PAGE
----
Another week, another new record.
The 30-year fixed-rate mortgage dropped to 2.86 percent this week, the lowest rate in history, according to Freddie Mac’s weekly Primary Mortgage Market Survey released Thursday. Freddie Mac has been tracking mortgage rates since 1971.
The survey found:
- The 30-year rate dropped from 2.93 percent last week to 2.86 percent with an average 0.8 point. A year ago at this time, the average was 3.56 percent.
- The 15-year fixed-rate mortgage averaged 2.37 percent with an average 0.7 point, down from last week’s 2.42 percent and last year’s 3.09 percent.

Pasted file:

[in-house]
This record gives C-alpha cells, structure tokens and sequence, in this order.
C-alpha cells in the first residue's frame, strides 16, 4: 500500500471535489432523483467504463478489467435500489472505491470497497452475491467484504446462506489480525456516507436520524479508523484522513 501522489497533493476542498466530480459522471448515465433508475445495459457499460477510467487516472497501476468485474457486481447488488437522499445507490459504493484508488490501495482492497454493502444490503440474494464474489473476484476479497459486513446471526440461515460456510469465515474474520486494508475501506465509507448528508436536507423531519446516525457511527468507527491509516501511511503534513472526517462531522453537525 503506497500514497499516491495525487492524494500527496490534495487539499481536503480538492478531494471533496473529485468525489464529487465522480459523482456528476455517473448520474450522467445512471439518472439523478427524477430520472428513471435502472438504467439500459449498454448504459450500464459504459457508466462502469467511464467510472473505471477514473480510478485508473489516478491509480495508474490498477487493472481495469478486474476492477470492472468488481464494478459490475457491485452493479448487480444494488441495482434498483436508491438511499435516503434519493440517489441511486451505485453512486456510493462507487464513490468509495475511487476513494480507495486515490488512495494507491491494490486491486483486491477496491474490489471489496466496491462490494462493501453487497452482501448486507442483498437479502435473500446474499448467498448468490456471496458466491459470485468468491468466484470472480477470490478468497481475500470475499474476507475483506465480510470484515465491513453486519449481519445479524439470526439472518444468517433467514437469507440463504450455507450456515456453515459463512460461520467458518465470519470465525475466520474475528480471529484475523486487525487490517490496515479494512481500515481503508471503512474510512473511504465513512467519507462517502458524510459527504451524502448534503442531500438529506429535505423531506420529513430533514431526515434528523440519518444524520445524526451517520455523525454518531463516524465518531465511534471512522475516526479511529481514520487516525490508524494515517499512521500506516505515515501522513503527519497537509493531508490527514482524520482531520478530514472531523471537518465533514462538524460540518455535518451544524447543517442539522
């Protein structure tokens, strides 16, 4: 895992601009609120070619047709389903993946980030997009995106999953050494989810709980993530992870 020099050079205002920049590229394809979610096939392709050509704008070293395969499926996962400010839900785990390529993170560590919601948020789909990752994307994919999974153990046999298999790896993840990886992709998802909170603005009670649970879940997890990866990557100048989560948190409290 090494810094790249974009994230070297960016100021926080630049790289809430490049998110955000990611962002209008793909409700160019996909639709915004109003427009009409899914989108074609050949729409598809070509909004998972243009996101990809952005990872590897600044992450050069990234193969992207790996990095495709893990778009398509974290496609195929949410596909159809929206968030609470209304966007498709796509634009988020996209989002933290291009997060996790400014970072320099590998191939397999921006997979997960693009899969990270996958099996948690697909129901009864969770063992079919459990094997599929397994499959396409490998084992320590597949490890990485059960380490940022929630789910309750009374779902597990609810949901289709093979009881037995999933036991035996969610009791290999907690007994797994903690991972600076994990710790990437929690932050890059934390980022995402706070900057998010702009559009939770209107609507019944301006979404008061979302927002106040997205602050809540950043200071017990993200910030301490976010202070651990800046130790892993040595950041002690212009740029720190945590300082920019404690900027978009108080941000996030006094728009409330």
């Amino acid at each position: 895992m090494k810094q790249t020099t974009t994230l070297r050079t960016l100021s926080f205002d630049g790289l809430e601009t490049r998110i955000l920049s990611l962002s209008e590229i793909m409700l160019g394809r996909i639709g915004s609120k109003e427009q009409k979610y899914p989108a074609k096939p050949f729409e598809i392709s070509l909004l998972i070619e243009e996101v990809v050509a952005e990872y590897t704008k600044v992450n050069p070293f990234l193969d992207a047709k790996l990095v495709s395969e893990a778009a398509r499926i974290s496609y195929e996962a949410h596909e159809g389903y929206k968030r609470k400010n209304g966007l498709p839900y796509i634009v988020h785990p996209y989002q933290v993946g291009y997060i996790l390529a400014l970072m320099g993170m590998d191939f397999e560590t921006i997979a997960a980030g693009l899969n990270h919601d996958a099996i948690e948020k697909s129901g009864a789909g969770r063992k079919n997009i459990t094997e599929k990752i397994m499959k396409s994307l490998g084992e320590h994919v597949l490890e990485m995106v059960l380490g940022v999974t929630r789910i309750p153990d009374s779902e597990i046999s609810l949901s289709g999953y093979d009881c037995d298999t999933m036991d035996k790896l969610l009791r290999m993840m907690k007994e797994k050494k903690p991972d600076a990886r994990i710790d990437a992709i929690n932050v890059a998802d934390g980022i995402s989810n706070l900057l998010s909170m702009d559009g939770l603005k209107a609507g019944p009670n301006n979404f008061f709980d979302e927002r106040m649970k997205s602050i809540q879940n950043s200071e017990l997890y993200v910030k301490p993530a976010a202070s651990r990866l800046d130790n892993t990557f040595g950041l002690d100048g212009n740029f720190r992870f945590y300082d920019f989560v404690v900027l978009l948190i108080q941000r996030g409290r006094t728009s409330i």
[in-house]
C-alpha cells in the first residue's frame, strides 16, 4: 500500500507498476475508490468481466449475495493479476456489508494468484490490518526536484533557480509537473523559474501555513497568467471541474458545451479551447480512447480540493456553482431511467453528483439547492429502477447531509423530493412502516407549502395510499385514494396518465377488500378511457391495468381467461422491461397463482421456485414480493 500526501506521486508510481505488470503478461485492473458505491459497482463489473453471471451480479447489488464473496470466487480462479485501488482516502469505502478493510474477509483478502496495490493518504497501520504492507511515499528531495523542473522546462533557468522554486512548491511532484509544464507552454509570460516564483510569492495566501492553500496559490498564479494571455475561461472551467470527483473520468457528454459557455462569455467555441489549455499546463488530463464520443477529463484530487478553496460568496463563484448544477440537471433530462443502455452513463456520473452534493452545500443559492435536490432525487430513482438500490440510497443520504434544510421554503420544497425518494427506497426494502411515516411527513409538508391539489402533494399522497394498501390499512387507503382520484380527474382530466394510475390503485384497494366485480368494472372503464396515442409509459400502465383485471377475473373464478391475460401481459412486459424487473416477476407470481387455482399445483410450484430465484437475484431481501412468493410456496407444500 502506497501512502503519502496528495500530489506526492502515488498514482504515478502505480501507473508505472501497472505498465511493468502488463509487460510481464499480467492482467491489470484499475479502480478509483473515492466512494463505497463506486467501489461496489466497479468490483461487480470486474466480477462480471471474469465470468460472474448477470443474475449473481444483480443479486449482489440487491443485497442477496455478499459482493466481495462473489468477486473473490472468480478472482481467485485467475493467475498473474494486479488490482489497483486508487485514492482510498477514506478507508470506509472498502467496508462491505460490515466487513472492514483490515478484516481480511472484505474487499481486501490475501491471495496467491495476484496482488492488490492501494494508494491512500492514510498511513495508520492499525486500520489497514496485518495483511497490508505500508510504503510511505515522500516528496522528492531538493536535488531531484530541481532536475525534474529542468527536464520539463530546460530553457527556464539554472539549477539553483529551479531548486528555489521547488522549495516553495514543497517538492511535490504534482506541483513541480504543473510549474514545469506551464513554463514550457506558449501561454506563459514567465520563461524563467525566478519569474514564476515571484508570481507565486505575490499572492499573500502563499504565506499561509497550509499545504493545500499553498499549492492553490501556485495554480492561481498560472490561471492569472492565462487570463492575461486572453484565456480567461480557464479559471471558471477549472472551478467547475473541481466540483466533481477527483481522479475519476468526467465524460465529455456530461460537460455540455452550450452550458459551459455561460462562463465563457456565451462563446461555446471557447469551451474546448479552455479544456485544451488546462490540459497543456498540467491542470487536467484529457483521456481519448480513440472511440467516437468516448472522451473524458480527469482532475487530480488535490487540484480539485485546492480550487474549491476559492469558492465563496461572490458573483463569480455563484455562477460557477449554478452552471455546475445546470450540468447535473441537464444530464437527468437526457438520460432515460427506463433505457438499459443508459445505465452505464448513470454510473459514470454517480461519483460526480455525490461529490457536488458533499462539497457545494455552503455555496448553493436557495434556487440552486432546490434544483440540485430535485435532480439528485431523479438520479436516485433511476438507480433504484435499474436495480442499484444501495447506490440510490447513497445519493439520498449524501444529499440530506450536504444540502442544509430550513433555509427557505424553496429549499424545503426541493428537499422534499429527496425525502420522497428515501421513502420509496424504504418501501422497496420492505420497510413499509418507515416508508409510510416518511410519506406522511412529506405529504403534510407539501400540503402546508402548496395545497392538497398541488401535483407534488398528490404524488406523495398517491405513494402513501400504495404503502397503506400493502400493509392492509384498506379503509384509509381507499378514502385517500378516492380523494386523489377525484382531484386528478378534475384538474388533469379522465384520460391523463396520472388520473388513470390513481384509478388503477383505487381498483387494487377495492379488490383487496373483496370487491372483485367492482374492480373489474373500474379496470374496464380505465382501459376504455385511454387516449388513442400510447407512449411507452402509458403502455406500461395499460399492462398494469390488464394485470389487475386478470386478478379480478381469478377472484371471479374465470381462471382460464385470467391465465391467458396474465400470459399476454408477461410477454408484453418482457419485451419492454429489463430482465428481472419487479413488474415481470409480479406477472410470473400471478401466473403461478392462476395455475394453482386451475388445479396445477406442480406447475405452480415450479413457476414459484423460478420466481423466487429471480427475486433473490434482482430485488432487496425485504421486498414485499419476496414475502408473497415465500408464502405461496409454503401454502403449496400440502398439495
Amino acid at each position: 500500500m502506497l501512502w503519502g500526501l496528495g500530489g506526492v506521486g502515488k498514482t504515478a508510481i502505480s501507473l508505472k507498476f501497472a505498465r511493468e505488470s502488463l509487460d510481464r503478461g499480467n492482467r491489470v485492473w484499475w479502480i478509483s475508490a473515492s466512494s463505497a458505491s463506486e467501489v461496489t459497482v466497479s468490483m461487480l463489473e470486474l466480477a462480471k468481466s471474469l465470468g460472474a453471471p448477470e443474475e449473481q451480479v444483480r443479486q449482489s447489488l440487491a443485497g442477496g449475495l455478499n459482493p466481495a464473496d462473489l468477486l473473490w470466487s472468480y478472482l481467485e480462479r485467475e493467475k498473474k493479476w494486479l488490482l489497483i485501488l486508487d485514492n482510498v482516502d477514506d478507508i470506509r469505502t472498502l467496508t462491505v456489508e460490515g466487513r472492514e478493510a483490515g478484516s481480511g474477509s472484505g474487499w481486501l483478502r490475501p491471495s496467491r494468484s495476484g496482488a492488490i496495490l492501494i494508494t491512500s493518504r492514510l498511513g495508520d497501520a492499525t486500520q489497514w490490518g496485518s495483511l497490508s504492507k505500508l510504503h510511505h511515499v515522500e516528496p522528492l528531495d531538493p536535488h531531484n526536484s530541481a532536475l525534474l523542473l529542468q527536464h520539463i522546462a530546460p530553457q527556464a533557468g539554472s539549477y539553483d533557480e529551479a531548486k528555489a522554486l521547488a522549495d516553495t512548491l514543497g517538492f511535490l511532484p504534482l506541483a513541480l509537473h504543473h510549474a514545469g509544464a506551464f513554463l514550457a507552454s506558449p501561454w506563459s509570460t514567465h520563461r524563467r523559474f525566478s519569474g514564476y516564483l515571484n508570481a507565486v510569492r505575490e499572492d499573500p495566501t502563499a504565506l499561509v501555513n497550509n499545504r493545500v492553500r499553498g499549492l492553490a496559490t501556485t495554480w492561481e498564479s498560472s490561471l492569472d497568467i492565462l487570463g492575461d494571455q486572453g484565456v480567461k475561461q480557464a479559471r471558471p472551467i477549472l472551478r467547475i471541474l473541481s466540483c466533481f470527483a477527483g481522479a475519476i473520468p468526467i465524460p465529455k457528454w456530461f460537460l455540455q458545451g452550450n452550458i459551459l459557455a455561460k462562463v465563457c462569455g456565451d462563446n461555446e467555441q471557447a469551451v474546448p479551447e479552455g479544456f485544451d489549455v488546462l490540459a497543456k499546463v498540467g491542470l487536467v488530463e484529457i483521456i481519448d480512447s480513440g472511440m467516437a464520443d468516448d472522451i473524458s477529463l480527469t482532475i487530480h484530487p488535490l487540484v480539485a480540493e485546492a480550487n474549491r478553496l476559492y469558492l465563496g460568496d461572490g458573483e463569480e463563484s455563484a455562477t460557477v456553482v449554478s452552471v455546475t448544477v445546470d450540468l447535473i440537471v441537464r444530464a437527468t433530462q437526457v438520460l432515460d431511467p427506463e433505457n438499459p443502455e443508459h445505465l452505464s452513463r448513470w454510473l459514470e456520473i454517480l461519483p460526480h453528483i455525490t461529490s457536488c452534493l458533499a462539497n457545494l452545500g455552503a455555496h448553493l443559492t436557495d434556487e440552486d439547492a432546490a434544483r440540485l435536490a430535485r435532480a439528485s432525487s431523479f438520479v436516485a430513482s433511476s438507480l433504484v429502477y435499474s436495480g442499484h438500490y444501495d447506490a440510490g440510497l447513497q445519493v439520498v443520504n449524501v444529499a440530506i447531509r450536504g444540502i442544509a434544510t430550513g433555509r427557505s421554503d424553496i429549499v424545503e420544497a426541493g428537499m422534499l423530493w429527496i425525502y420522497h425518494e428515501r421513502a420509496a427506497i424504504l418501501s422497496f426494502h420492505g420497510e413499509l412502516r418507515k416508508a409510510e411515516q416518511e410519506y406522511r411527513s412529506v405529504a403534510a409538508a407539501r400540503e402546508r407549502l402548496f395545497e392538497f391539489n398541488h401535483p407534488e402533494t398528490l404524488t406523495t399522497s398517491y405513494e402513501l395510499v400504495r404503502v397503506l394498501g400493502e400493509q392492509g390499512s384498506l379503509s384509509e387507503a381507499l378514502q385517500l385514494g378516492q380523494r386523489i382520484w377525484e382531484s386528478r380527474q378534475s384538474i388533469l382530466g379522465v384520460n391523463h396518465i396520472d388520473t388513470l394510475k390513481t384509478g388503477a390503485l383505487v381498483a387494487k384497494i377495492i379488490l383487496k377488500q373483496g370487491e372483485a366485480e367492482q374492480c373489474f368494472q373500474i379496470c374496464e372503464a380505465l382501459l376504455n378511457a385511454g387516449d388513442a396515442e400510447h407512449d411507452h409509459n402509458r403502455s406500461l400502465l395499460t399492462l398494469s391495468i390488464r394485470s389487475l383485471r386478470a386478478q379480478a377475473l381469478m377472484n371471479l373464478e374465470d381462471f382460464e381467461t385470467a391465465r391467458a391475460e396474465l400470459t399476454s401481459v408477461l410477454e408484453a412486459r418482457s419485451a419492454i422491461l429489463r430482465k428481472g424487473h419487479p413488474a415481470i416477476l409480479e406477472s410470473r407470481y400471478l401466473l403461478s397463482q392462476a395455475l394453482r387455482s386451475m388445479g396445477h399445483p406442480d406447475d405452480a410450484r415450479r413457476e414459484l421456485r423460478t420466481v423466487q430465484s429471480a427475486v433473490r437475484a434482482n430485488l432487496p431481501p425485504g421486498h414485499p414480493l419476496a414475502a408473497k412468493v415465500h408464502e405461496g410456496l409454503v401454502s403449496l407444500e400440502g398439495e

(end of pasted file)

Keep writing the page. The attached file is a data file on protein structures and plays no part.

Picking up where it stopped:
- The 5-year Treasury-indexed hybrid adjustable-rate mortgage averaged 3.11 percent with an average 0.2 point, up from last week’s 2.93 percent and last year’s 3.36 percent.
“Mortgage rates have hit another record low due to a late summer slowdown in the economic recovery,” said Sam Khater, Freddie Mac’s Chief Economist. “These low rates have ignited robust purchase demand activity, which is up twenty-five percent from a year ago and has been growing at double digit rates for four consecutive months. However, heading into the fall it will be difficult to sustain the growth momentum in purchases because the lack of supply is already exhibiting a constraint on sales activity.”